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Tuesday, March 25, 2014 – Want to Buy a Cookie?

Want to Buy a Cookie? by Sinclair Noe DOW + 91 = 16,367SPX + 8 = 1865NAS + 7 = 423410 YR YLD un 2.73%OIL – .39 = 99.21GOLD + 2.10 = 1312.70SILV + .07 = 20.10 According to the S&P/Case-Shiller home price report, the home price index covering 10 major US cities increased 13.5% in the year ended in January. The 20-city price index advanced 13.2% for the year. Month to month, the 20-city index dropped 0.1%; the drop is not just weather related; from December to January, prices fell in 12 of the 20 cities Case-Shiller tracks. Taking a look at a few cities: LA was down 0.3% for the month but up 18.9% for the past year, San Diego was up 0.6% for the month and 19.4% for the year, Phoenix was down 0.3% for the month but up 13.8% for the year, San Francisco was up 0.5% for January and 23.1% for the year, the hot spot was Las Vegas up 1.1% for the month and 24.9% for the year, to lead the nation. The Commerce Department reports new home sales dropped 3.3% from January to February to a seasonally adjusted rate of 440,000. Sales fell in all regions except the Midwest, where they jumped 36.7%. Sales dropped 15.9% month to month in the West. The national median price for a new home was $261,800 last month, up from $260,800 in January. Compared with February 2013, the median price fell 1.2%. At the current sales pace …

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Tuesday, February 25, 2014 – Dumb Luck

Dumb Luck By Sinclair Noe DOW – 27 = 16,179SPX – 2 = 1845NAS – 5 = 428710 YR YLD  – .05 = 2.70%OIL – .76 = 102.06GOLD + 5.00 = 1342.60SILV – .07 = 21.99 Just a couple of economic reports to start. The S&P/Case-Shilller home Price Indices for December were posted today. Nationally home prices closed the year of 2013 up 11.3%, while posting a fourth quarter decline of 0.3%. After 26 months of consecutive gains, Phoenix posted -0.3% for the month of December, its largest decline since March 2011. Phoenix once led the recovery from the bottom in 2012, but Las Vegas, Los Angeles and San Francisco were the top three performing cities of 2013 with gains of over 20%. Another sign that the housing market slowed down during the fourth quarter: Fannie Mae, the nation’s largest mortgage guarantor, saw demand for foreclosed properties dip at the end of the year. Fannie reported last week an $84 billion annual profit for 2013 on the backs of large home-price gains and a series of one-time legal and accounting benefits. The report also showed that its inventory of foreclosed homes increased for the second straight quarter as it begins to take back more properties in Florida and other states where foreclosures have been tied up in courts. The report showed that the prices Fannie received on those properties, as a share of the underlying mortgage balances, declined slightly from the prior quarter for the first time in 2½ years. …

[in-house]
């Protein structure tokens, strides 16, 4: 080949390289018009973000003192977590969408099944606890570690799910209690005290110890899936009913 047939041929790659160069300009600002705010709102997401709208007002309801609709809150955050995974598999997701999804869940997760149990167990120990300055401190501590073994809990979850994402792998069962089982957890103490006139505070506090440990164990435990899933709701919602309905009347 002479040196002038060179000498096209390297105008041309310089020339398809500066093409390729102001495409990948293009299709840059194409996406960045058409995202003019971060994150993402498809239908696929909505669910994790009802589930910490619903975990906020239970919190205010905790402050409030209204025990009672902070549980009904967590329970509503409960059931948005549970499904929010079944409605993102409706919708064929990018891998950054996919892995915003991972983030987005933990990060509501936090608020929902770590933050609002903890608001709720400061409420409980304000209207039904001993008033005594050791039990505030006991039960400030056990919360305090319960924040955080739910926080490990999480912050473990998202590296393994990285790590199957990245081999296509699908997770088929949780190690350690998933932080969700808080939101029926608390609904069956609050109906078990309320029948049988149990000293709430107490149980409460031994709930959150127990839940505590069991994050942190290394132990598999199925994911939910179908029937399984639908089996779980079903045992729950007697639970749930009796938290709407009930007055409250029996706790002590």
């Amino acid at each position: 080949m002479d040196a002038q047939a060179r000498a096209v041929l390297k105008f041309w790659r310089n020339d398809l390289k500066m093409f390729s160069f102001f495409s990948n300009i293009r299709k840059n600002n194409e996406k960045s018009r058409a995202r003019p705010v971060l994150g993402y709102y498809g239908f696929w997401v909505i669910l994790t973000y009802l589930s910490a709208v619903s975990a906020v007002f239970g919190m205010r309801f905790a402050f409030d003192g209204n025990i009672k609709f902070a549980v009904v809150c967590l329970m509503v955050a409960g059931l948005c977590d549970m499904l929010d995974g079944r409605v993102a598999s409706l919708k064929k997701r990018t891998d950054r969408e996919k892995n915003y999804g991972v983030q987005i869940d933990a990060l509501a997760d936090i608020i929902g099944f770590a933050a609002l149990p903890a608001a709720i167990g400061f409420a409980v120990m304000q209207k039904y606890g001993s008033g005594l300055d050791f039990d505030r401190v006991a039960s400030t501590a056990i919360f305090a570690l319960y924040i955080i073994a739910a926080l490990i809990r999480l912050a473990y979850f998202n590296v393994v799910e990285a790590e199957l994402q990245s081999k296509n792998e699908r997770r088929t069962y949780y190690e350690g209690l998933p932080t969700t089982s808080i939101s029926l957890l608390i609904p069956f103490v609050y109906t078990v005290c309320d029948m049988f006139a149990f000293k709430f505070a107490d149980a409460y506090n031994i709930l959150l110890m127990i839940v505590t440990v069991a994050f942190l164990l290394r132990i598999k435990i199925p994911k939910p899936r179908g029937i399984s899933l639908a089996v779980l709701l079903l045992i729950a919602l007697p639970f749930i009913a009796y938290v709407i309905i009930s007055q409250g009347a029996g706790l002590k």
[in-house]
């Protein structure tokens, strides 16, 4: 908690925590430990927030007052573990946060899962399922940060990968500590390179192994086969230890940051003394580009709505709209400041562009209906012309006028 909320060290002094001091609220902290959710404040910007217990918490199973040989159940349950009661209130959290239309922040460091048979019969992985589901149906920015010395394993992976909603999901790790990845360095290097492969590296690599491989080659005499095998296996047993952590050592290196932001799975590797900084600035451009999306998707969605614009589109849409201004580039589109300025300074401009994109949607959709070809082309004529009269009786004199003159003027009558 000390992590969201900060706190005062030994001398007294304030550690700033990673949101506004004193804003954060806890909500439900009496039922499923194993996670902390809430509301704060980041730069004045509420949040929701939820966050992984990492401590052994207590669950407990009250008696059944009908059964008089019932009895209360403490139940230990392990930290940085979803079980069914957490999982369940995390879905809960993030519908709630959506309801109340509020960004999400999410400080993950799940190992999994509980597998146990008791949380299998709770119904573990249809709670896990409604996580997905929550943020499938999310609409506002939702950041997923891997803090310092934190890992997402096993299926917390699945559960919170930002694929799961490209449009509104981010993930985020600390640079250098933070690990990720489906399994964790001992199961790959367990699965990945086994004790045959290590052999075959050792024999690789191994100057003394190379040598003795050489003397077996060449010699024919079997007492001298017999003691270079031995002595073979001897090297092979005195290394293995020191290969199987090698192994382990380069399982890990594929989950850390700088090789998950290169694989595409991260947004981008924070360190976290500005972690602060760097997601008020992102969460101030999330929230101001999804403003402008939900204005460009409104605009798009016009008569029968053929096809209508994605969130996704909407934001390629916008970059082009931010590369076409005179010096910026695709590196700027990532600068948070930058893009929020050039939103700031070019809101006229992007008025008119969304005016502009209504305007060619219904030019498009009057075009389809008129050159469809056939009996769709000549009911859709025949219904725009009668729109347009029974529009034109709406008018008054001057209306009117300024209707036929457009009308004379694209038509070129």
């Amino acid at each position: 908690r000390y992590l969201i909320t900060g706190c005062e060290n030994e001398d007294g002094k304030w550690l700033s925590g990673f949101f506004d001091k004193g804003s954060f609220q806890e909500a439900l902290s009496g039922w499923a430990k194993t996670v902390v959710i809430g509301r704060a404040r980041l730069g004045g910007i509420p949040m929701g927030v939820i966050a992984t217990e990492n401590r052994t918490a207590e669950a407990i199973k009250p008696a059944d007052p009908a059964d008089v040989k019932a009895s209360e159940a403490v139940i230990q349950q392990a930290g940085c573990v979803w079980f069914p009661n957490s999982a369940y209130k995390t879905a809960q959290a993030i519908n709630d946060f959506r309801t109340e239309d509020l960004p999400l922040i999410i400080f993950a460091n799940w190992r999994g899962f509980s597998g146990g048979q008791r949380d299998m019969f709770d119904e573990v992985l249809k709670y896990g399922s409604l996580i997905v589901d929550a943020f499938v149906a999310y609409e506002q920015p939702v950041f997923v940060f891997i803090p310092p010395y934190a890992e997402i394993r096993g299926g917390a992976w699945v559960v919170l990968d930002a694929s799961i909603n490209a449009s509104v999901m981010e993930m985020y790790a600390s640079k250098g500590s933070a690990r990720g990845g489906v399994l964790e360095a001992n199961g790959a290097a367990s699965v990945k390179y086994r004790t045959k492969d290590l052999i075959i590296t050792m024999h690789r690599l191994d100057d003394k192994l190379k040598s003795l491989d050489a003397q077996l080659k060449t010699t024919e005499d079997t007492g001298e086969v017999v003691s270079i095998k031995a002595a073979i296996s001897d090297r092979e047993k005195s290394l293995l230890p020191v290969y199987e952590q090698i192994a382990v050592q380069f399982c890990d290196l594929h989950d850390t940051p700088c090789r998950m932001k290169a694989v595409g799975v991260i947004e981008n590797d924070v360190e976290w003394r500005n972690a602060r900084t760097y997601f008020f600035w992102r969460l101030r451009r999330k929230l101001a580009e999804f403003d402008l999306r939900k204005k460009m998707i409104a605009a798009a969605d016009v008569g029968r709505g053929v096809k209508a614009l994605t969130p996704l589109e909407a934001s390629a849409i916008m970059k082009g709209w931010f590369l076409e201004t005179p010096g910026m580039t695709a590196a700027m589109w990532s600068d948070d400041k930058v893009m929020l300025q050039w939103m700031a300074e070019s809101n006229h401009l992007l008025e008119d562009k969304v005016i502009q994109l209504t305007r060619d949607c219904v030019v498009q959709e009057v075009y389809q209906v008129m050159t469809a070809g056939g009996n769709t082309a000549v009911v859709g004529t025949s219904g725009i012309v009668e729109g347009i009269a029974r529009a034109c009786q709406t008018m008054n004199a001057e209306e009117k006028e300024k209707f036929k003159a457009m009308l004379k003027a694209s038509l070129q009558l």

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Wednesday, May 29, 2013 – Behind the Curtain

Behind the Curtain by Sinclair Noe DOW – 106 = 15,302SPX – 11 = 1648NAS – 21 = 346710 YR YLD – .01 = 2.12%OIL – 2.12 = 92.89GOLD + 11.30 = 1393.70SILV + .19 = 22.56 Earlier today, I listened to one of the talking heads on CNBC trying to explain why the markets were up yesterday and down today. It was very entertaining. When mortgage interest rates fall, the probability that an individual will re-finance a mortgage increases. When mortgage interest rates increase, the likelihood of a re-financing of the mortgage goes down. Therefore, in a rising rate environment, the average life of a pool of mortgages increases. For example, if a bond fund held Mortgage Backed Securities (MBS) with an assumed 10-year average life, and interest rates rose, the average life of the MBS portfolio would be extended for a few years. The last thing that a bond manager wants in a rising rate environment is to have the average maturity of the portfolio extended, as this adds to the losses. As a result, MBS players hedge their portfolios against “duration risk” by shorting Treasuries. The higher rates go, and the speed that rates are increasing, forces more and more selling. Is there a level of support that we can watch? There is, and it’s probably 2.2% to 2.5% on the 10-year bond that will bring out an avalanche of selling. The 2.2% tipping point is very close to where the T-bond sits today. Others say we …

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Tuesday, May 28, 2013 – The Central Banks Grand Experiment, Continued